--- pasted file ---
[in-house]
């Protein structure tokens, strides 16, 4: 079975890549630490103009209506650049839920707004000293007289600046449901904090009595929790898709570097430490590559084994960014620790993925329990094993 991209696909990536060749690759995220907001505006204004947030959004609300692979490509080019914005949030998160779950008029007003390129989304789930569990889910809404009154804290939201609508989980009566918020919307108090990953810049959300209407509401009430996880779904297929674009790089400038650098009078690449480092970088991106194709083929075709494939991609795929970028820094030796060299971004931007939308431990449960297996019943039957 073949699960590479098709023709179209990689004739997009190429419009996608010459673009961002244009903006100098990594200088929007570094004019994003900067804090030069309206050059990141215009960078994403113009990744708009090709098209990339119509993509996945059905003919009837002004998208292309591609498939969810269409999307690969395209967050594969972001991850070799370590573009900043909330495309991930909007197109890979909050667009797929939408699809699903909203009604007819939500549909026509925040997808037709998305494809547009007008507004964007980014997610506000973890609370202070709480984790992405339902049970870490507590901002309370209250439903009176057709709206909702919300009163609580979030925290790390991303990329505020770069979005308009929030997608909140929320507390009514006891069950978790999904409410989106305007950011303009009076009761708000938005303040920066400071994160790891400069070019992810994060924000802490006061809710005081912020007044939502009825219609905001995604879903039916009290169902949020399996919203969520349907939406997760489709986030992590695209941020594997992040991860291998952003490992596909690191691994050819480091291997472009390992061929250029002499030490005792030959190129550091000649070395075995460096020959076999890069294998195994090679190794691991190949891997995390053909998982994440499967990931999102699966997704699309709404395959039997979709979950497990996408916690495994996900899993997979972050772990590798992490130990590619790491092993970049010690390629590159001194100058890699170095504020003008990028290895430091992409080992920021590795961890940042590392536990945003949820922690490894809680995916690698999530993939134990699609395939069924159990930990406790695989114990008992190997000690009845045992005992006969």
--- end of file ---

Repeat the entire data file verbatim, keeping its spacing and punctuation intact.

[in-house]
């Protein structure tokens, strides 16, 4: 079975890549630490103009209506650049839920707004000293007289600046449901904090009595929790898709570097430490590559084994960014620790993925329990094993 991209696909990536060749690759995220907001505006204004947030959004609300692979490509080019914005949030998160779950008029007003390129989304789930569990889910809404009154804290939201609508989980009566918020919307108090990953810049959300209407509401009430996880779904297929674009790089400038650098009078690449480092970088991106194709083929075709494939991609795929970028820094030796060299971004931007939308431990449960297996019943039957 073949699960590479098709023709179209990689004739997009190429419009996608010459673009961002244009903006100098990594200088929007570094004019994003900067804090030069309206050059990141215009960078994403113009990744708009090709098209990339119509993509996945059905003919009837002004998208292309591609498939969810269409999307690969395209967050594969972001991850070799370590573009900043909330495309991930909007197109890979909050667009797929939408699809699903909203009604007819939500549909026509925040997808037709998305494809547009007008507004964007980014997610506000973890609370202070709480984790992405339902049970870490507590901002309370209250439903009176057709709206909702919300009163609580979030925290790390991303990329505020770069979005308009929030997608909140929320507390009514006891069950978790999904409410989106305007950011303009009076009761708000938005303040920066400071994160790891400069070019992810994060924000802490006061809710005081912020007044939502009825219609905001995604879903039916009290169902949020399996919203969520349907939406997760489709986030992590695209941020594997992040991860291998952003490992596909690191691994050819480091291997472009390992061929250029002499030490005792030959190129550091000649070395075995460096020959076999890069294998195994090679190794691991190949891997995390053909998982994440499967990931999102699966997704699309709404395959039997979709979950497990996408916690495994996900899993997979972050772990590798992490130990590619790491092993970049010690390629590159001194100058890699170095504020003008990028290895430091992409080992920021590795961890940042590392536990945003949820922690490894809680995916690698999530993939134990699609395939069924159990930990406790695989114990008992190997000690009845045992005992006969």